The Ultimate End of Man

4. Definition and Kinds of Ends. An end is “that for the sake of which anything is done ” (Aristotle), or, that to which the agent’s activity is directed.

The more important kinds are the following: 1. The end of an action (the intrinsic and objective end) is that to which the action tends of its very nature directly and immediately : for example, the natural end of an act of almsgiving is the relief of the neighbour’s need. The end of the agent (the extrinsic and subjective end) is that which the agent himself chooses as the primary or secondary end of his own action. This may but does not necessarily coincide with the end of the action itself. Thus, for example, if by giving alms the agent intends to relieve poverty, both ends are the same ; but if the agent performs the act through vanity or the desire to seduce the poor, then the two ends differ. The end of the action is known also as the moral object of the action, and the end of the agent is correspondingly termed the moral motive (end) of the action.

2. The principal (or primary) end is that which is chiefly intended by the agent and more than anything else moves him to action ; the secondary (or accessory) end is that which is not desired for itself alone but impels the agent to act only in conjunction with some other principal end.

3. The ultimate end is one which is desired in such a way as not to be referred to any other ; the intermediate (or proximate) end is one which is desired for its own sake but in dependence on and in reference to a higher end.

Some theologians assert that an intermediate end is not an end in the proper and strict sense of the word but only a means towards an end. This would appear to be a question of terminology.

There seems no reason to deny that an intermediate end possesses the strict character of an end, provided that it be desired for its own sake and not as a mere instrument.

Note, a) The principal end may be also the ultimate end, but not necessarily ; v.g., the ultimate end of all the actions of the upright man is God, but the principal end of one of his actions could be a created thing.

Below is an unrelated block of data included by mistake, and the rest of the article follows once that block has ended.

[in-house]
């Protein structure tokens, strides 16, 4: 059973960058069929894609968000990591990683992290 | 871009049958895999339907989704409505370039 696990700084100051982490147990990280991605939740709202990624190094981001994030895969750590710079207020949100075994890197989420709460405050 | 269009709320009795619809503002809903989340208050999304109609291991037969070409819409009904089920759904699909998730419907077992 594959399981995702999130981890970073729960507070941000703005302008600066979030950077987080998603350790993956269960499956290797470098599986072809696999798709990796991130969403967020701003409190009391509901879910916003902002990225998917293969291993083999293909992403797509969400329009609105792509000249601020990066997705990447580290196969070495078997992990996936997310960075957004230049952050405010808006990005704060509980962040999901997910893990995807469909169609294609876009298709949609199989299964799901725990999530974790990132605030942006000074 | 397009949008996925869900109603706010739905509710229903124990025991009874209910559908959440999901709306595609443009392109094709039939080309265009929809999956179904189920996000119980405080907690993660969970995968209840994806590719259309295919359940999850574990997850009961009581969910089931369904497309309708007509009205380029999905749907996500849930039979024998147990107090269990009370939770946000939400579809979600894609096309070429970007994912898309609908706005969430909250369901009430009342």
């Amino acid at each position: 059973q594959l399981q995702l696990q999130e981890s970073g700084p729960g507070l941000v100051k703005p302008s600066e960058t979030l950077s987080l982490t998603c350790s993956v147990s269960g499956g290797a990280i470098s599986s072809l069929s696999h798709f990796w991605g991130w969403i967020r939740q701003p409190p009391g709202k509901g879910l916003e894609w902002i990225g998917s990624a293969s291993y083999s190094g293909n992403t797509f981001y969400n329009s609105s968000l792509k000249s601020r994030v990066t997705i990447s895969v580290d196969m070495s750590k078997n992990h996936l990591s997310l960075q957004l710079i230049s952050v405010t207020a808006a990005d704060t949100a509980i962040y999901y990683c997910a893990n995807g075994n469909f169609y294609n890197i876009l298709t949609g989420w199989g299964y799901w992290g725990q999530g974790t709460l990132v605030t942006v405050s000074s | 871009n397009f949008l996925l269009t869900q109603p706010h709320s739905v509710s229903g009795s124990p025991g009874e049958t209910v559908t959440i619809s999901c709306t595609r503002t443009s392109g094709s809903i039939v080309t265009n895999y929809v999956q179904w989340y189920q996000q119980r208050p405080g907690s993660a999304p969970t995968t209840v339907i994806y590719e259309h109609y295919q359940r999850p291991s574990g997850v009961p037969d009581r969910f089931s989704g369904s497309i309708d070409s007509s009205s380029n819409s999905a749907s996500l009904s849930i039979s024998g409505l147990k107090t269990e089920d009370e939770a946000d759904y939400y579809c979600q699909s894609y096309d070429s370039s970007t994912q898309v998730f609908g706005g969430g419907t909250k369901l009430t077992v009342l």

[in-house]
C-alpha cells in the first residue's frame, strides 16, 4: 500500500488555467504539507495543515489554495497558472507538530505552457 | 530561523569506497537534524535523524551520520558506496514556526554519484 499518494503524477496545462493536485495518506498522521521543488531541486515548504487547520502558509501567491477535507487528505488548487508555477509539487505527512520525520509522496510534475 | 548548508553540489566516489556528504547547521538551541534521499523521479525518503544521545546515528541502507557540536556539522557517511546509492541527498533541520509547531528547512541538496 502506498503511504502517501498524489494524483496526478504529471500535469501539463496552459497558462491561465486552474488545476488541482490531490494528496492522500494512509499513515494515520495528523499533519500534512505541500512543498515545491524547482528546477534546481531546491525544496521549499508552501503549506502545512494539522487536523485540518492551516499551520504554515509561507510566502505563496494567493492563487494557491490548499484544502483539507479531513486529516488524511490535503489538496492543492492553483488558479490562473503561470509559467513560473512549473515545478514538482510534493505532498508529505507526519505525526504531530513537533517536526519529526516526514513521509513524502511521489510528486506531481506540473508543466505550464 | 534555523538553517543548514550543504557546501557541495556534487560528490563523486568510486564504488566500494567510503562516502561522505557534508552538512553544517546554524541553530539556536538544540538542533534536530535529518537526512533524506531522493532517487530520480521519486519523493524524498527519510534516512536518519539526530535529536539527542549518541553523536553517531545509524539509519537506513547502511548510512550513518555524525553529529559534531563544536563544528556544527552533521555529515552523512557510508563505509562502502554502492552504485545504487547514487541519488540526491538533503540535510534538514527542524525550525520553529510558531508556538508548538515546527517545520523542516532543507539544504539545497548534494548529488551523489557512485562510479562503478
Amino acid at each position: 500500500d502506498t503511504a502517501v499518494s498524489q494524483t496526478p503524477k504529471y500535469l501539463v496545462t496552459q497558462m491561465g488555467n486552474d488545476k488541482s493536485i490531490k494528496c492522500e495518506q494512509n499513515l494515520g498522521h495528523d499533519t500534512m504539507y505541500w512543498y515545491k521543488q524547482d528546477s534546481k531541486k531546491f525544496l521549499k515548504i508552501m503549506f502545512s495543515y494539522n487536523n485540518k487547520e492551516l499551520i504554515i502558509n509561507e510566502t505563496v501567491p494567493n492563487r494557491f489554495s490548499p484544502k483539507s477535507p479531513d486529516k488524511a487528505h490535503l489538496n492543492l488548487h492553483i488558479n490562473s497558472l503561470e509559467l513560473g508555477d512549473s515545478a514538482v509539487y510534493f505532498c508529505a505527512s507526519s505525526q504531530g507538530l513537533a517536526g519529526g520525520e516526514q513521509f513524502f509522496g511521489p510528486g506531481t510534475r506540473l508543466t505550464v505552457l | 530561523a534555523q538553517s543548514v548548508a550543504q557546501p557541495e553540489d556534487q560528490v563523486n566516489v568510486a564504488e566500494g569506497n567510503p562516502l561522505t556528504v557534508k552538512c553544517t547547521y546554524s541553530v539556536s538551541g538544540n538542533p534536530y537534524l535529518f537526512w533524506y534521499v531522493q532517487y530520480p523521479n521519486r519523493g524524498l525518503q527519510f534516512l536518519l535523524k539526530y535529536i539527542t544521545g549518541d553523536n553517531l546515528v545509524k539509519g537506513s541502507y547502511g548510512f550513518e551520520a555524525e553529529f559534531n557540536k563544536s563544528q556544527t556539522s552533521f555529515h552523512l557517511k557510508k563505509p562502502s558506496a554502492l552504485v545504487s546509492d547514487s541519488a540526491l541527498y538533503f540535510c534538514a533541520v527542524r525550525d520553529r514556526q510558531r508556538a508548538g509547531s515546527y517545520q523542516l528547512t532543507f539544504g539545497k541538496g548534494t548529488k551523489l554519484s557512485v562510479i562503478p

6) The end and the good are materially the same but formally different, in so far as the good is something desirable or suited to man’s appetites, whereas an end is something to be attained through the use of means.

6. First Proposition. The ultimate end of man is God Himself so that in all his actions man must direct himself towards God and give Him glory.

Presupposing the existence of God as a person and the creator of the world, it is easy to prove the above statement. Man in common with the rest of creation must have as his ultimate end the same as that intended by God in His act of creation. Now the end which God had in view when creating the world could not have been other than Himself ; He must be His own end, otherwise He would no longer be infinitely perfect. Therefore God is the end of all His creation, and all creatures must tend towards this end — namely, they must give glory to God. Irrational creatures glorify God necessarily, rational creatures freely.

Man is bound to give glory to God in all his actions by service and obedience, by love and reverence. Hence the advice of St. Paul: “In eating, in drinking, in all that you do, do everything as for God’s glory ” (i Cor. x. 31). It is not necessary that man expressly and explicitly intend the glory of God in all his actions; it is sufficient that he elicit an act of charity sometimes and thus virtually direct his actions towards God.